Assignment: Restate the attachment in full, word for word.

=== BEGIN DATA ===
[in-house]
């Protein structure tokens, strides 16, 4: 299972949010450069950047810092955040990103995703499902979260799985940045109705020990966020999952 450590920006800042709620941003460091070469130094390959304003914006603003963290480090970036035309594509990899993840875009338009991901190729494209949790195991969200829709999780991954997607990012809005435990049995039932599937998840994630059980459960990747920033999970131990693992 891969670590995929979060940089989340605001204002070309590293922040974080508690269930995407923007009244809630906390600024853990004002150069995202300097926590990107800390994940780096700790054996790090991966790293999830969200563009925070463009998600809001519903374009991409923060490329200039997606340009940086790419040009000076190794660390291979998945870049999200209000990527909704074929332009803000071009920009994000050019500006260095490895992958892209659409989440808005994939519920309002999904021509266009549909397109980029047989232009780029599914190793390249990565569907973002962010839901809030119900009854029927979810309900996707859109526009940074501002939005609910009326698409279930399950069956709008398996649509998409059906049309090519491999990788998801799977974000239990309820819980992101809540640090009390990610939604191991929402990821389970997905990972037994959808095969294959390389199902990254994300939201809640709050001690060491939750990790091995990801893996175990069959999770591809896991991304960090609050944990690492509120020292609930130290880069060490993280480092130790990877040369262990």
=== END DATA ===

[in-house]
């Protein structure tokens, strides 16, 4: 299972949010450069950047810092955040990103995703499902979260799985940045109705020990966020999952 450590920006800042709620941003460091070469130094390959304003914006603003963290480090970036035309594509990899993840875009338009991901190729494209949790195991969200829709999780991954997607990012809005435990049995039932599937998840994630059980459960990747920033999970131990693992 891969670590995929979060940089989340605001204002070309590293922040974080508690269930995407923007009244809630906390600024853990004002150069995202300097926590990107800390994940780096700790054996790090991966790293999830969200563009925070463009998600809001519903374009991409923060490329200039997606340009940086790419040009000076190794660390291979998945870049999200209000990527909704074929332009803000071009920009994000050019500006260095490895992958892209659409989440808005994939519920309002999904021509266009549909397109980029047989232009780029599914190793390249990565569907973002962010839901809030119900009854029927979810309900996707859109526009940074501002939005609910009326698409279930399950069956709008398996649509998409059906049309090519491999990788998801799977974000239990309820819980992101809540640090009390990610939604191991929402990821389970997905990972037994959808095969294959390389199902990254994300939201809640709050001690060491939750990790091995990801893996175990069959999770591809896991991304960090609050944990690492509120020292609930130290880069060490993280480092130790990877040369262990």